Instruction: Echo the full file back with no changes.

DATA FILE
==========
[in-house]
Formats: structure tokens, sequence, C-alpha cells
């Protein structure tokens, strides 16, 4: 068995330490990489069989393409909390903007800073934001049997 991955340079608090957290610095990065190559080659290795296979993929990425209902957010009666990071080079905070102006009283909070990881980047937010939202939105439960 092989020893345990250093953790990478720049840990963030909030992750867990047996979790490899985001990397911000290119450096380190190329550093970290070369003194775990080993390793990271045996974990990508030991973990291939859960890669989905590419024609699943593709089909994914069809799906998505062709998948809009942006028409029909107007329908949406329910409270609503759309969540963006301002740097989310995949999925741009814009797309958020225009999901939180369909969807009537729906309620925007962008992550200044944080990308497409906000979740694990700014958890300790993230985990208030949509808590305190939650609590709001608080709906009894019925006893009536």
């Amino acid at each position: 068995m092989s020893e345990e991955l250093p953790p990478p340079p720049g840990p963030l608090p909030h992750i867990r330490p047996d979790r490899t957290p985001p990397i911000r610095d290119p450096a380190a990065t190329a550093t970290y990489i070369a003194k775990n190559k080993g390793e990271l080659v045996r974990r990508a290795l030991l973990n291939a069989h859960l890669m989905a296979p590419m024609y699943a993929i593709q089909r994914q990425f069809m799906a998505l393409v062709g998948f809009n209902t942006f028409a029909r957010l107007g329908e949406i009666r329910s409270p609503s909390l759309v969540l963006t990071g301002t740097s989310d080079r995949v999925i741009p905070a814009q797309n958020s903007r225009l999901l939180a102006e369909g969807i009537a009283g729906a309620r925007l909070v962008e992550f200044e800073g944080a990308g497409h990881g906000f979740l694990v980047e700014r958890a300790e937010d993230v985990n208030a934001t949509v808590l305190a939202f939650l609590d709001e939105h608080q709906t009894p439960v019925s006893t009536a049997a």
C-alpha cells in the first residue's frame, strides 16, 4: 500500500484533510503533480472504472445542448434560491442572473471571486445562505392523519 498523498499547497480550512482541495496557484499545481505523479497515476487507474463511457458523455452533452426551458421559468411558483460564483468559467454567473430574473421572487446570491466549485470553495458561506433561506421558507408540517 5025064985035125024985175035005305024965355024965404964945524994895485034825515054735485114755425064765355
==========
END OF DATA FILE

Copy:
[in-house]
Formats: structure tokens, sequence, C-alpha cells
């Protein structure tokens, strides 16, 4: 068995330490990489069989393409909390903007800073934001049997 991955340079608090957290610095990065190559080659290795296979993929990425209902957010009666990071080079905070102006009283909070990881980047937010939202939105439960 092989020893345990250093953790990478720049840990963030909030992750867990047996979790490899985001990397911000290119450096380190190329550093970290070369003194775990080993390793990271045996974990990508030991973990291939859960890669989905590419024609699943593709089909994914069809799906998505062709998948809009942006028409029909107007329908949406329910409270609503759309969540963006301002740097989310995949999925741009814009797309958020225009999901939180369909969807009537729906309620925007962008992550200044944080990308497409906000979740694990700014958890300790993230985990208030949509808590305190939650609590709001608080709906009894019925006893009536």
């Amino acid at each position: 068995m092989s020893e345990e991955l250093p953790p990478p340079p720049g840990p963030l608090p909030h992750i867990r330490p047996d979790r490899t957290p985001p990397i911000r610095d290119p450096a380190a990065t190329a550093t970290y990489i070369a003194k775990n190559k080993g390793e990271l080659v045996r974990r990508a290795l030991l973990n291939a069989h859960l890669m989905a296979p590419m024609y699943a993929i593709q089909r994914q990425f069809m799906a998505l393409v062709g998948f809009n209902t942006f028409a029909r957010l107007g329908e949406i009666r329910s409270p609503s909390l759309v969540l963006t990071g301002t740097s989310d080079r995949v999925i741009p905070a814009q797309n958020s903007r225009l999901l939180a102006e369909g969807i009537a009283g729906a309620r925007l909070v962008e992550f200044e800073g944080a990308g497409h990881g906000f979740l694990v980047e700014r958890a300790e937010d993230v985990n208030a934001t949509v808590l305190a939202f939650l609590d709001e939105h608080q709906t009894p439960v019925s006893t009536a049997a």
C-alpha cells in the first residue's frame, strides 16, 4: 500500500484533510503533480472504472445542448434560491442572473471571486445562505392523519 498523498499547497480550512482541495496557484499545481505523479497515476487507474463511457458523455452533452426551458421559468411558483460564483468559467454567473430574473421572487446570491466549485470553495458561506433561506421558507408540517 5025064985035125024985175035005305024965355024965404964945524994895485034825515054735485114755425064765355